Just as the talks about new rules on the funding of political parties broke down last week, the murky business in Falkirk reminded us why reform was so necessary. The two largest parties in this country are hollowed-out, broken-down shells, in which the selection of candidates to be MPs is open to manipulation, and the funding of which means conflicts of interest are inevitable. It is no wonder that politics, held in low esteem at the best of times, is now so despised.
Unfortunately, cross-party agreement on funding is in the short-term interest of neither the Conservative nor the Labour party. Despite the Prime Minister's obvious glee at Ed Miliband's discomfiture about his main union donor influencing the next intake of Labour MPs, the Tories also depend on donors who have an interest in government policy.
The Independent on Sunday has long been clear about the essentials of a new settlement. The starting point is that there should be no increase in taxpayer funding of political parties. Government parties employ special advisers, who may engage in party-political activity, on the public payroll, and other parties receive funds known as Short money (after Ted Short, the Labour leader of the House of Commons in the 1970s) to support their parliamentary activities. Asking voters to pay more for something they hold in contempt is not the best way to start to rebuild trust in politics.
The second point is that there should be a limit on the annual amount that any individual or organisation can donate to a party. This is where the party-political manoeuvring begins. Labour wants to set the limit as low as possible, because the Tories receive more money from rich individuals. The Conservatives, meanwhile, want trade-union donations to be treated as if coming from a single organisation. Labour's response has always been that the money from unions comes from the political levy paid by millions of trade unionists.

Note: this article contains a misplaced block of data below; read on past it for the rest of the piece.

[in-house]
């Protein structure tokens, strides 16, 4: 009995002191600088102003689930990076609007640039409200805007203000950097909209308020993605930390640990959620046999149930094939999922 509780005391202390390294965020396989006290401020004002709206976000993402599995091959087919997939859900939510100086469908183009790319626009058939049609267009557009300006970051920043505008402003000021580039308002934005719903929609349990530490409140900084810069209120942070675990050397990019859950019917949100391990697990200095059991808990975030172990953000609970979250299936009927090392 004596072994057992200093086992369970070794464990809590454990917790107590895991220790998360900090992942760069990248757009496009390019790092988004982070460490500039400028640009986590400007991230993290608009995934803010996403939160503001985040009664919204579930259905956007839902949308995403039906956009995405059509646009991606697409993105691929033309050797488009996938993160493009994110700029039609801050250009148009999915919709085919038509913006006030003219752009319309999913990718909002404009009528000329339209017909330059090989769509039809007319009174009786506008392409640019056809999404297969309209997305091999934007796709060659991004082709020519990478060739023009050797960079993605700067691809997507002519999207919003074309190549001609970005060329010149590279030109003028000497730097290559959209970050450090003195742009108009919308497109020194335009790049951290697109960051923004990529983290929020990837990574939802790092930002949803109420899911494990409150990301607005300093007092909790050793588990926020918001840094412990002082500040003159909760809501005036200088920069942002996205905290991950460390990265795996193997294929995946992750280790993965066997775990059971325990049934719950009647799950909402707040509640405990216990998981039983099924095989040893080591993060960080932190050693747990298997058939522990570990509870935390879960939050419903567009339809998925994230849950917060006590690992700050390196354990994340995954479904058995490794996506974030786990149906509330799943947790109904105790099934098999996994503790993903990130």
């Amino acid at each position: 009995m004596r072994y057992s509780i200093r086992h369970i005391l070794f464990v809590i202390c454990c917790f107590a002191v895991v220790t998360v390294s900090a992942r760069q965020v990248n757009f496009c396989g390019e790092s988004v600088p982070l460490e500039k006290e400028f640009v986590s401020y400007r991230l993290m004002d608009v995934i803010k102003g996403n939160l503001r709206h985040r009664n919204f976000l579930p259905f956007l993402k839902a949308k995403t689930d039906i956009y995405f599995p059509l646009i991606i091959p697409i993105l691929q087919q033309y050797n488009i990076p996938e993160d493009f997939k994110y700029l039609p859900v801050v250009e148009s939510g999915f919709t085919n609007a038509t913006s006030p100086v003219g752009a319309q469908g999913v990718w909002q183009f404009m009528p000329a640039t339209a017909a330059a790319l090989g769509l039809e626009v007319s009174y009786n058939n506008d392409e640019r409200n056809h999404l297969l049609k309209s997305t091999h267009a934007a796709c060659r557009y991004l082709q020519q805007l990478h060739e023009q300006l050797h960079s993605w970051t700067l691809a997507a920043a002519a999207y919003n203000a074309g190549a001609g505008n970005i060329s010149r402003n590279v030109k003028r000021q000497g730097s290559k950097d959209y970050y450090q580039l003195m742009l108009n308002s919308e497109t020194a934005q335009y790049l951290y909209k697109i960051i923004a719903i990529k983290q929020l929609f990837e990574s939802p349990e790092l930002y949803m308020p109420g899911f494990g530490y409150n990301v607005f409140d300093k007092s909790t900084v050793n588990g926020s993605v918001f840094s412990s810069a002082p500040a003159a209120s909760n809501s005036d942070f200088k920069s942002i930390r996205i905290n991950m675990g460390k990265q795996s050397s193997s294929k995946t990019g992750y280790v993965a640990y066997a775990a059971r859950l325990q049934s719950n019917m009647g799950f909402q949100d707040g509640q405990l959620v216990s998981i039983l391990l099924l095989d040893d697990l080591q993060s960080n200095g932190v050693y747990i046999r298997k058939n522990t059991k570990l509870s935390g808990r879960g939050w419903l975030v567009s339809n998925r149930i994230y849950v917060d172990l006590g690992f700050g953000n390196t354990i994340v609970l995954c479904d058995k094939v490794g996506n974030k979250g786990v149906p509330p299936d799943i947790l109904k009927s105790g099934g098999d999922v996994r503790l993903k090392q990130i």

The Falkirk imbroglio offers a chance for Mr Miliband to break this impasse. He should propose a change in the law so that the political levy from trade unionists goes directly to the party concerned, rather than being granted at the say-so of the union's leadership.
But even cutting that Gordian knot would not be enough to start to repair the bond of trust in politicians. The selection of candidates needs to be broken open, as this is the tiny, constricted point of entry to the House of Commons in most seats, which are the safe property of one or other of the two large parties. One of the most disappointing retreats from democratic principle, a collusion in this case between Mr Cameron and Nick Clegg, was the dropping of their promise to hold primary elections to choose candidates in safe seats. The Coalition Agreement said: "We will fund 200 all-postal primaries over this Parliament, targeted at seats which have not changed hands for many years." It has been quietly shelved.
Mr Cameron is thought to believe choosing would-be MPs that way makes it impossible to maintain party discipline, having learned from his experience of Sarah Wollaston, the independent-minded Tory MP for Totnes, who was selected in an open primary before the 2010 poll. For the rest of us, Ms Wollaston is a shining example of the kind of brave, knowledgeable MP of whom we would like to see more.
This is too important an issue for Mr Cameron and Mr Miliband (and Mr Clegg) to play for what they see as their short-term advantage. The health of our democracy requires new rules to limit the buying of influence and to open up the narrow points of entry to the Commons.
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